Wednesday, July 18, 2007

Off the Cuff Thoughts On Culture

[This is a true "blog" entry. Just a simple, off the cuff consideration of the moment.]

Recently we received in my part of the world some welcome relief from some days of excessive heat and humidity. Relative to those days, the 'cooler' temperatures made it feel a little more fall like. Associations can be powerful things, and when the late summer and early autumn does actually roll around, my mind turns again to my days at the university -- something I miss. After all, what a joy and privilege to be able to spend time studying and taking in some of the great works of literature, to mull over the writings of great philosophers like Plato, Aristotle, Aquinas and, more in the modern, Josef Pieper.

In fact, Pieper is one of my favourite philosophers, and there is no doubt that the view he espoused in his seminal work, Leisure: The Basis of Culture informs my own attitude toward education as both "leisure" (in the classical sense of time well spent in intellectual formation contrary to the more day to day work necessary for existence), as having as its end the betterment of the human person and the worthwhile pursuit of the higher things: the True, the Good and the Beautiful. In fact, in preparation for our recent celebrations of Summorum Pontificum, it put me in mind of again picking up on another of his works,In Tune with the World, which is about festivals and festivity. But I digress.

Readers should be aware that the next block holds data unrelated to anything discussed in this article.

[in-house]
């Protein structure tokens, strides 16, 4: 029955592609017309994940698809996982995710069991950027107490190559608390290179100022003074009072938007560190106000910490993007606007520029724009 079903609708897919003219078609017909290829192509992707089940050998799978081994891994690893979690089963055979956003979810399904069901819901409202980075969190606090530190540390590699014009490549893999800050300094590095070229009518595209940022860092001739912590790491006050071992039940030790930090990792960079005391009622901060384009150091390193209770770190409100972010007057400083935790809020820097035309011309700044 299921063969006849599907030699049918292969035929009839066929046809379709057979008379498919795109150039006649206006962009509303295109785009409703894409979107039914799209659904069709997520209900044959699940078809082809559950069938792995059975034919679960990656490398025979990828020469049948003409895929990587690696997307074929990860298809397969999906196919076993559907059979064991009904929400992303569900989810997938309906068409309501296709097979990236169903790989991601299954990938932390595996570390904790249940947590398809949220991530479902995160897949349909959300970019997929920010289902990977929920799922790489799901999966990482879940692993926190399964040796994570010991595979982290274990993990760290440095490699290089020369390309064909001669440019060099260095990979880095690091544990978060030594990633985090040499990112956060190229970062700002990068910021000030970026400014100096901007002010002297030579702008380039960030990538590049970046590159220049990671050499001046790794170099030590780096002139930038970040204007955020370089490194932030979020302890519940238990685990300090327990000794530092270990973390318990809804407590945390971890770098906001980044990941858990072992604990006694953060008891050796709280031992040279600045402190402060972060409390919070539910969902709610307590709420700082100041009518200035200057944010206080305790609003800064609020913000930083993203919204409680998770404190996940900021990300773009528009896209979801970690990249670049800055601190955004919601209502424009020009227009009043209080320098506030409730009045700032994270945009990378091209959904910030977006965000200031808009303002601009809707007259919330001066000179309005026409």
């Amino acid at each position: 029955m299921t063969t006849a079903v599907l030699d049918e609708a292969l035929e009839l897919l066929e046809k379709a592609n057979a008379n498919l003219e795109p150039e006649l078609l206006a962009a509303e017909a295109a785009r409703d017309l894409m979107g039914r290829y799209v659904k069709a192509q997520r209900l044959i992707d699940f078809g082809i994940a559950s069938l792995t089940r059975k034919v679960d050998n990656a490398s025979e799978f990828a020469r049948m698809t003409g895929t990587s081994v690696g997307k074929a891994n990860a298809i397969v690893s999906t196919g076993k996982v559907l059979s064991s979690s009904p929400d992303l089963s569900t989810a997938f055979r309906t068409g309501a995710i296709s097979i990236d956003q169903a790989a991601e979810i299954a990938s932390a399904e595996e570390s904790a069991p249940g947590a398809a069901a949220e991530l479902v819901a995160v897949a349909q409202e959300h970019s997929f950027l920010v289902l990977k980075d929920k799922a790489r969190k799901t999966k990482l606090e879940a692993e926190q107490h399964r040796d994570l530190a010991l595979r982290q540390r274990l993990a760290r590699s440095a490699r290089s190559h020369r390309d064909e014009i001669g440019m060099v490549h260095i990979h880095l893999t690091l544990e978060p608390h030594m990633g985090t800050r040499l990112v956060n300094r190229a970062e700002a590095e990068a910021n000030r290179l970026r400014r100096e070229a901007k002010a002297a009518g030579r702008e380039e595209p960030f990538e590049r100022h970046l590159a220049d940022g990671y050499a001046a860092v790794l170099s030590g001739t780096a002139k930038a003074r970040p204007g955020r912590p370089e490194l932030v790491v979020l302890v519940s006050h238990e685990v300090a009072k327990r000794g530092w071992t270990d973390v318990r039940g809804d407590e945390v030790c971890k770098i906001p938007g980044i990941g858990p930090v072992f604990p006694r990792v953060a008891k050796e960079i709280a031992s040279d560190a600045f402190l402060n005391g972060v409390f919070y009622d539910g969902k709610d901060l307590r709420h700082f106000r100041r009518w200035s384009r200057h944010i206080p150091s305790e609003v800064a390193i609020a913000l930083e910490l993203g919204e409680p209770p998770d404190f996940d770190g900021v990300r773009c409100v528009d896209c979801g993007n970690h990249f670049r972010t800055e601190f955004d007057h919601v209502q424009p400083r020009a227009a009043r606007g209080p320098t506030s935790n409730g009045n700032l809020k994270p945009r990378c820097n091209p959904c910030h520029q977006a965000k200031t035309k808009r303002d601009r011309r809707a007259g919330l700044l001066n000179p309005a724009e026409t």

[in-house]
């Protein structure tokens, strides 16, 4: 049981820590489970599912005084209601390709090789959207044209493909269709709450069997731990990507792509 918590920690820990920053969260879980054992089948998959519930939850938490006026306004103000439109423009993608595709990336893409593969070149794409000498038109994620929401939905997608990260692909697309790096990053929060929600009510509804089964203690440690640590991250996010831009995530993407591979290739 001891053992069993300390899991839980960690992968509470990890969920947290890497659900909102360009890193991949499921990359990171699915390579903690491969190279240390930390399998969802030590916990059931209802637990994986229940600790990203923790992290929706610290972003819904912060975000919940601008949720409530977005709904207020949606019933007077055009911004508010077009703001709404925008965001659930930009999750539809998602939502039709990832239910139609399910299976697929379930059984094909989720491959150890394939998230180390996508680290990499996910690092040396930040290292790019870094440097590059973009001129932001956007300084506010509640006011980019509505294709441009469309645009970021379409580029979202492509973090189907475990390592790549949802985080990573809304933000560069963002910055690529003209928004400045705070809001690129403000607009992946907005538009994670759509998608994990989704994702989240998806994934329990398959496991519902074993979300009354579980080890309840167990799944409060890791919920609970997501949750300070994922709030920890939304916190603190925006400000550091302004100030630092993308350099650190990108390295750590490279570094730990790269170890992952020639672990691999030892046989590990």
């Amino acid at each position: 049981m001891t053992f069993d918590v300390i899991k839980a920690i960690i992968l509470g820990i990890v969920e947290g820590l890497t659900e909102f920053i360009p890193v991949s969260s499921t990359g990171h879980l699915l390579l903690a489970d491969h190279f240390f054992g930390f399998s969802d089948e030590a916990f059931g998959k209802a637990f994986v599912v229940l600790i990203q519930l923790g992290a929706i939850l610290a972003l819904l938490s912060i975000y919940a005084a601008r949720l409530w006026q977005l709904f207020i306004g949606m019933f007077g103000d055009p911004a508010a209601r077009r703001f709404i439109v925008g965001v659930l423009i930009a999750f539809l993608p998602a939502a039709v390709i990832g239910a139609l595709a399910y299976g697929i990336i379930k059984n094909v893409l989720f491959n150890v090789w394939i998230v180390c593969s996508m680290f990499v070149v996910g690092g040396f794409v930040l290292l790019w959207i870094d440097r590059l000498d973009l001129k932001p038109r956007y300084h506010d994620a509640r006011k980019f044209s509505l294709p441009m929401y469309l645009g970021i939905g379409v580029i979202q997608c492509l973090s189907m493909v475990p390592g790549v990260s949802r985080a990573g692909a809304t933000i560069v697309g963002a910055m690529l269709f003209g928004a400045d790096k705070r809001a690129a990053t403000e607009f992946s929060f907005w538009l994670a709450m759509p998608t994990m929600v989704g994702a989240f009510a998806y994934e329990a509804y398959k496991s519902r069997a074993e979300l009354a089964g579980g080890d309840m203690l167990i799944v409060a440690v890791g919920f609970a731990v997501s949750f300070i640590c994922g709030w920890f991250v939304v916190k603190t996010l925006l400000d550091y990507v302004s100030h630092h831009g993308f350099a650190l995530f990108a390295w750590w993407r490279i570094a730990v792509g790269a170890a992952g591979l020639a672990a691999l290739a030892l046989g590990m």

Liturgy and culture are closely tied up together, and the expression of the sacred liturgy intersects a variety of cultural disciplines: music, poetry, architecture, art and so on.

I've often felt that our focus upon the enchantment of the liturgy also ties into the general enchantment of culture and the Christian life. We speak of the way in which we worship as informing our Faith and belief, and likewise, what we read, what we listen to, all of these things also have an effect and influence over us as well and who we are. There's something of a circular relationship here because of course, when we inform ourselves this way, we also then can all the more appreciate our liturgical and ecclesiastical culture.

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